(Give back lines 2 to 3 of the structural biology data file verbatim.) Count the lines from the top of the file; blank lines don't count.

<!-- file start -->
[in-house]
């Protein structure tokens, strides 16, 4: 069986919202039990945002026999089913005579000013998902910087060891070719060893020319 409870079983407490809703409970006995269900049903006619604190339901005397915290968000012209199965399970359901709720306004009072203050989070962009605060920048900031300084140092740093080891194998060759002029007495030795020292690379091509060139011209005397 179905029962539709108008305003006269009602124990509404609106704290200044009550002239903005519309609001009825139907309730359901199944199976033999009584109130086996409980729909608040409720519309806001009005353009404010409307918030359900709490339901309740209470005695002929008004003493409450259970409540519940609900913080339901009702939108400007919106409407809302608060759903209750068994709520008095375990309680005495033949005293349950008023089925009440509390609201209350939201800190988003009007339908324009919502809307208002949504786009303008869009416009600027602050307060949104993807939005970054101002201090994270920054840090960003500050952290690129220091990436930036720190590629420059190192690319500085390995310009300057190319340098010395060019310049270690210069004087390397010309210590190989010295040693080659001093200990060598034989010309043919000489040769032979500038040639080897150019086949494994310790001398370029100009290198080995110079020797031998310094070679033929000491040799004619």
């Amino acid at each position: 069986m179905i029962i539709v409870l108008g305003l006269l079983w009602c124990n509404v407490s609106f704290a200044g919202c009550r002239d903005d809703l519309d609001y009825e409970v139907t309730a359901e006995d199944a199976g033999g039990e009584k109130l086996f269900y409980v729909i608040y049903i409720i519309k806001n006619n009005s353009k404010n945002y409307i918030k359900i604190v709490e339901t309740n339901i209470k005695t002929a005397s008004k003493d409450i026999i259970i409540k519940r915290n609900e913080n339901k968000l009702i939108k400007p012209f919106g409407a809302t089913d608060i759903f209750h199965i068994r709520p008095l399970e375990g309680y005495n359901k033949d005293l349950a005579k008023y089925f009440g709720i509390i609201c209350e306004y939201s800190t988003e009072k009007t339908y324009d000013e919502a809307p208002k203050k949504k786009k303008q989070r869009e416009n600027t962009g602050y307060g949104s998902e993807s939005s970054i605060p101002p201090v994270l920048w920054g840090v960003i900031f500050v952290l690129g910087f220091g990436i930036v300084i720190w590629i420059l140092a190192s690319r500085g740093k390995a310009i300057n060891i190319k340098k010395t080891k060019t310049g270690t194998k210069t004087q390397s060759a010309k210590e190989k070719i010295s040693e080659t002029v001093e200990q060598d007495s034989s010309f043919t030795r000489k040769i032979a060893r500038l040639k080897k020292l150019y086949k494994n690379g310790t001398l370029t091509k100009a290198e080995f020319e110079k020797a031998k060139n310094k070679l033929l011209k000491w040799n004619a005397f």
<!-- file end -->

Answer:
């Protein structure tokens, strides 16, 4: 069986919202039990945002026999089913005579000013998902910087060891070719060893020319 409870079983407490809703409970006995269900049903006619604190339901005397915290968000012209199965399970359901709720306004009072203050989070962009605060920048900031300084140092740093080891194998060759002029007495030795020292690379091509060139011209005397 179905029962539709108008305003006269009602124990509404609106704290200044009550002239903005519309609001009825139907309730359901199944199976033999009584109130086996409980729909608040409720519309806001009005353009404010409307918030359900709490339901309740209470005695002929008004003493409450259970409540519940609900913080339901009702939108400007919106409407809302608060759903209750068994709520008095375990309680005495033949005293349950008023089925009440509390609201209350939201800190988003009007339908324009919502809307208002949504786009303008869009416009600027602050307060949104993807939005970054101002201090994270920054840090960003500050952290690129220091990436930036720190590629420059190192690319500085390995310009300057190319340098010395060019310049270690210069004087390397010309210590190989010295040693080659001093200990060598034989010309043919000489040769032979500038040639080897150019086949494994310790001398370029100009290198080995110079020797031998310094070679033929000491040799004619």
């Amino acid at each position: 069986m179905i029962i539709v409870l108008g305003l006269l079983w009602c124990n509404v407490s609106f704290a200044g919202c009550r002239d903005d809703l519309d609001y009825e409970v139907t309730a359901e006995d199944a199976g033999g039990e009584k109130l086996f269900y409980v729909i608040y049903i409720i519309k806001n006619n009005s353009k404010n945002y409307i918030k359900i604190v709490e339901t309740n339901i209470k005695t002929a005397s008004k003493d409450i026999i259970i409540k519940r915290n609900e913080n339901k968000l009702i939108k400007p012209f919106g409407a809302t089913d608060i759903f209750h199965i068994r709520p008095l399970e375990g309680y005495n359901k033949d005293l349950a005579k008023y089925f009440g709720i509390i609201c209350e306004y939201s800190t988003e009072k009007t339908y324009d000013e919502a809307p208002k203050k949504k786009k303008q989070r869009e416009n600027t962009g602050y307060g949104s998902e993807s939005s970054i605060p101002p201090v994270l920048w920054g840090v960003i900031f500050v952290l690129g910087f220091g990436i930036v300084i720190w590629i420059l140092a190192s690319r500085g740093k390995a310009i300057n060891i190319k340098k010395t080891k060019t310049g270690t194998k210069t004087q390397s060759a010309k210590e190989k070719i010295s040693e080659t002029v001093e200990q060598d007495s034989s010309f043919t030795r000489k040769i032979a060893r500038l040639k080897k020292l150019y086949k494994n690379g310790t001398l370029t091509k100009a290198e080995f020319e110079k020797a031998k060139n310094k070679l033929l011209k000491w040799n004619a005397f």